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Message from OAS Secretary General after hurricanes Harvey, Irma and Maria

  September 23, 2017

These past few weeks have been extremely difficult for several OAS Member States who have been hit by 3 hurricanes in quick succession - Harvey, Irma and Maria. They have affected several islands in the Caribbean, especially Barbuda, in the twin-island state of Antigua and Barbuda, and the Commonwealth of Dominica, Puerto Rico, Florida and large parts of Houston, in the United States. These disasters have claimed many lives and caused billions of dollars of damage to homes, businesses, and infrastructure.

I take this opportunity to convey, on behalf of the entire OAS family, and on my own behalf, our deepest sympathies to the Governments and people of the affected countries. I want to assure you that the OAS stands in solidarity with you at this very difficult time in your history.

The scenes of hardship and horror that we have seen on social media about these events are real and disturbing. Apart from the reality of the immediate challenge of feeding, clothing and housing the displaced population, there is the difficult road that lies ahead for the Government and people of these countries as they try to bring some normalcy back to their lives.

Clearly, it will be far more challenging for some countries than others to recover from their tragic situations.

In particular, for the Governments of Antigua and Barbuda and Dominica, their development will be severely disrupted as they are forced to rebuild damaged social and economic infrastructure. This at a time when they would have preferred to be focusing on new investments to build secure livelihoods for their people.

If there was any doubt before, these extreme weather events have helped to strengthen the view that global climate change needs to be addressed with urgency, vigor and purpose.

The OAS has long recognized, with grave concern, that the Latin American and Caribbean region represents one of the most vulnerable regions in the world to the adverse impacts of climate change. We also recognize that within this region, many developing small island and low-lying coastal states face a grave threat to their survival and viability from climate change and sea level rise.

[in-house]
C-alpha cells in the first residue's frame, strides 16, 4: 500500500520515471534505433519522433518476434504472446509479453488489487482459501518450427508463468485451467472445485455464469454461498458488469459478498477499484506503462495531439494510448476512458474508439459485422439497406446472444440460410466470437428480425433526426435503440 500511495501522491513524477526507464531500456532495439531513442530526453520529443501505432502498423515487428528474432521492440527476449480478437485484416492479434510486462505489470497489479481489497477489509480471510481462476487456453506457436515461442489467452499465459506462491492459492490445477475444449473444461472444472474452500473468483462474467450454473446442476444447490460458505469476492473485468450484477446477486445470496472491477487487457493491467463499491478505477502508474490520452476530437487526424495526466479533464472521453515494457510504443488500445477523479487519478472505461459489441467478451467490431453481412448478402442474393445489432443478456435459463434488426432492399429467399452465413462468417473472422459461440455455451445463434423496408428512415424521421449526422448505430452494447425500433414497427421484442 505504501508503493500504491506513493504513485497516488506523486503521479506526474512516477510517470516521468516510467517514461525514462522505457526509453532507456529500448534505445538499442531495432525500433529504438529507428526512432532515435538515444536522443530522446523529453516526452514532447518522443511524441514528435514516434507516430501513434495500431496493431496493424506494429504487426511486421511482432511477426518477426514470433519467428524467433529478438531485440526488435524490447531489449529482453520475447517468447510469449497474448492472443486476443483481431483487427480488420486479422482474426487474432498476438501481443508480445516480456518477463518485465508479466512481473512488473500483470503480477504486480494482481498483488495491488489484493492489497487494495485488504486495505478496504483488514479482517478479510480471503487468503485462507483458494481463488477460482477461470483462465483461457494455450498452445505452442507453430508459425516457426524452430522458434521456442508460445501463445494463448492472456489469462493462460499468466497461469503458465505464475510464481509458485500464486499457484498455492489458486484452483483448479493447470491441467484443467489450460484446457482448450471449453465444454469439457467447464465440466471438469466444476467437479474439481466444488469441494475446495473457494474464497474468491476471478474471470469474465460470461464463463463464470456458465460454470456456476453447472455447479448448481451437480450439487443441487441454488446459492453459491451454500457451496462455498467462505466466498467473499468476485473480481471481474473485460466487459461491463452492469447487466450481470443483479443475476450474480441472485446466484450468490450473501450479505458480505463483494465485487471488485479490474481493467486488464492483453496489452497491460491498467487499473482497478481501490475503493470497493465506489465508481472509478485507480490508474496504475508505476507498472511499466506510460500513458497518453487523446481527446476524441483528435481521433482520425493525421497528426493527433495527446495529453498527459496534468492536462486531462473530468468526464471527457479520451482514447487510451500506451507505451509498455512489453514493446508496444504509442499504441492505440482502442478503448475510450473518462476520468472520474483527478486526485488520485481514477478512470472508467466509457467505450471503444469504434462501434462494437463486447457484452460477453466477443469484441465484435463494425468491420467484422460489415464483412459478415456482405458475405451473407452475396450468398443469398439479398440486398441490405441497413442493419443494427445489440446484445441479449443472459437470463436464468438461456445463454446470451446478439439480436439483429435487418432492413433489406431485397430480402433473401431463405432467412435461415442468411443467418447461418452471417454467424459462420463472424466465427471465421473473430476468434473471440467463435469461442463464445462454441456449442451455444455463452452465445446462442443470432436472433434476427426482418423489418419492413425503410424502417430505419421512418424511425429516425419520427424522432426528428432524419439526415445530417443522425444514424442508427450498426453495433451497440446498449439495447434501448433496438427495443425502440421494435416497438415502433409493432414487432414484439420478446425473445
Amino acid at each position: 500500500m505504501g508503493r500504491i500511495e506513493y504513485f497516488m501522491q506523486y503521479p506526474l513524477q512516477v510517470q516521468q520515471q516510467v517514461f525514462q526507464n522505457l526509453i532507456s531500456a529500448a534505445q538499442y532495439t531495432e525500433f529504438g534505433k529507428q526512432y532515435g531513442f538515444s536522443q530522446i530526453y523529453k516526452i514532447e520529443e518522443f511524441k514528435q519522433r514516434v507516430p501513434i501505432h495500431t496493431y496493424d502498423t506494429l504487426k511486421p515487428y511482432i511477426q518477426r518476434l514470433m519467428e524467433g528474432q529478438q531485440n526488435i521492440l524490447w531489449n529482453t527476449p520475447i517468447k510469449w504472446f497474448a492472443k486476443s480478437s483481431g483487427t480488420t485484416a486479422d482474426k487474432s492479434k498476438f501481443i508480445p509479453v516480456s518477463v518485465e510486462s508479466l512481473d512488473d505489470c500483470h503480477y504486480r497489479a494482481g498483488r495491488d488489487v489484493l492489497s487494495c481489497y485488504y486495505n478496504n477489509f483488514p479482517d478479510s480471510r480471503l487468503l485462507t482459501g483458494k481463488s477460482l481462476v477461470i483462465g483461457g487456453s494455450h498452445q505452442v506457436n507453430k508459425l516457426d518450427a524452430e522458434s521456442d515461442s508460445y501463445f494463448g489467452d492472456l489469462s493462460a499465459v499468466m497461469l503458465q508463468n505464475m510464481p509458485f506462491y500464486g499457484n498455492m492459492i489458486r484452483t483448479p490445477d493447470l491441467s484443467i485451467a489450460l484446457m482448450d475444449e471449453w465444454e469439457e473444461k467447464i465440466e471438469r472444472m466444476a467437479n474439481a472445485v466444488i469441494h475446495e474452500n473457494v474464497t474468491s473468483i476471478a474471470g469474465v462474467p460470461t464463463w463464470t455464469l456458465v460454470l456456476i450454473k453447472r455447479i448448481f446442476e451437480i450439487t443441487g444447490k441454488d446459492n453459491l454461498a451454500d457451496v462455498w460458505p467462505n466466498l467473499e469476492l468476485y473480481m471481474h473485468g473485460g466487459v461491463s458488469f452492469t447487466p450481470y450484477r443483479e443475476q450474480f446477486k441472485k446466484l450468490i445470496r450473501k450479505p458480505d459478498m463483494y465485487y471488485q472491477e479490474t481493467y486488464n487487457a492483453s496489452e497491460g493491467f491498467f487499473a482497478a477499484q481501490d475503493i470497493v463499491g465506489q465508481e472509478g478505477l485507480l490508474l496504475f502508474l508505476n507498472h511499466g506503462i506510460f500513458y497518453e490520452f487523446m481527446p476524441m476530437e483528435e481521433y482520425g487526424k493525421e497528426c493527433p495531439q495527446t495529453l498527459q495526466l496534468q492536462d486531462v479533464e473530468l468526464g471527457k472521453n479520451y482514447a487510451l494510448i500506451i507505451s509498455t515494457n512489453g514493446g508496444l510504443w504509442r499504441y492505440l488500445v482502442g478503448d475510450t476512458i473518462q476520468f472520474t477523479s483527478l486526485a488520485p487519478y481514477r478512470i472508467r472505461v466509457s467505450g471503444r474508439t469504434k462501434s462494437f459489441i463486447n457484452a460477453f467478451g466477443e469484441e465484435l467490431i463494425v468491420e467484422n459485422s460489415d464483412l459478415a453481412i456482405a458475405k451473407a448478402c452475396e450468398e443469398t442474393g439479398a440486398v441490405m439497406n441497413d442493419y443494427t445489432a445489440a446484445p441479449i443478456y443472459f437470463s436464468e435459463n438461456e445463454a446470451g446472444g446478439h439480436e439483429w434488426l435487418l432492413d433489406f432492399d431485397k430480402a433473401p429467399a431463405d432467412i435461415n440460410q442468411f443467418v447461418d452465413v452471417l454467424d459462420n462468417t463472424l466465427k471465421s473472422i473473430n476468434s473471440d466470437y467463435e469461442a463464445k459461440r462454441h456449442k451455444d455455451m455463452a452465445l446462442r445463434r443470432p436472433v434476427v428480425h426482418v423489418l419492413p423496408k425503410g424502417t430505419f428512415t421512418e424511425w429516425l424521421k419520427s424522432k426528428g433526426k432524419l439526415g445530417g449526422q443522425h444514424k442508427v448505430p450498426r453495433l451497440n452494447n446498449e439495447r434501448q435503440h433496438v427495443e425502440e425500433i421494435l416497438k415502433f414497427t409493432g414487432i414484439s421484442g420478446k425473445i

Vulnerable people in the Caribbean and other small island developing states around the world do not have the luxury of treating global climate change like a "political football." For them, there is no argument with the findings of scientists that over the past decade, storms and hurricanes have become stronger and more frequent and that sea surface temperatures have gotten warmer. And so, being largely a coastal people, they have good reason to be concerned about the predictions by scientists that things will only get worse.

The region's slogan, "1.5 to stay alive", which was used at the last Conference of the Parties to the Climate Change Convention in Paris, is entirely consistent with the science which indicates that vital ecosystems will not survive at higher temperatures.

The region knows that, unless strong and irrevocable action is taken to curb global warming, the extreme weather experienced over the past decade will likely increase in intensity and frequency.

But curbing greenhouse gas emissions that cause global warming and climate change is only one part of the solution. These countries do not have the resources to adapt their infrastructure to deal with the impacts of climate change. And they should not be expected to carry the burden of this adjustment, as they are not the cause of the problem. They will need sustained financial and technical help, and those who are the cause of the problem have a moral obligation to provide that assistance.

We all need to take ownership of the problem, and we need to act.

First, as many world leaders have remarked these past days at the United Nations General Assembly, the Paris Climate Agreement is the right framework to tackle the issue of Climate Change once and for all. I urge all world countries and leaders to join this universal call to action. We must make this Agreement work, not only for us, but above all, for future generations.

Also, we must improve coordination among ourselves. Following a mandate from the recent OAS General Assembly in Mexico, a high-level session of OAS bodies will be convened to discuss the "Security Implications of Climate Change". I expect this session will result in a strong commitment among Member States to work together to define what the Organization can and must do.

Also, I expect a call to work in collaboration with relevant regional and international financial and technical organizations that are involved in addressing climate change. That includes all relevant United Nations Agencies, the World Bank, the Inter-American Development Bank and the Caribbean Development Bank. Also the Climate Change Centres for the Latin American region and its sub-regions, the Caribbean Community Climate Change Centre, as well as civil society.

Swift action is also needed to strengthen capacity to manage all types of disaster risk in our hemisphere. This is why, since taking up duties as Secretary General, I have issued an Executive Order to ensure that disaster risk management is mainstreamed in all projects and programs within the General Secretariat. I encourage other agencies to explore a similar path.

The time for dialogue has passed. This is now time for action. All those suffering the fury of nature are looking upon us for help. We owe it to them.

Reference: S-029/17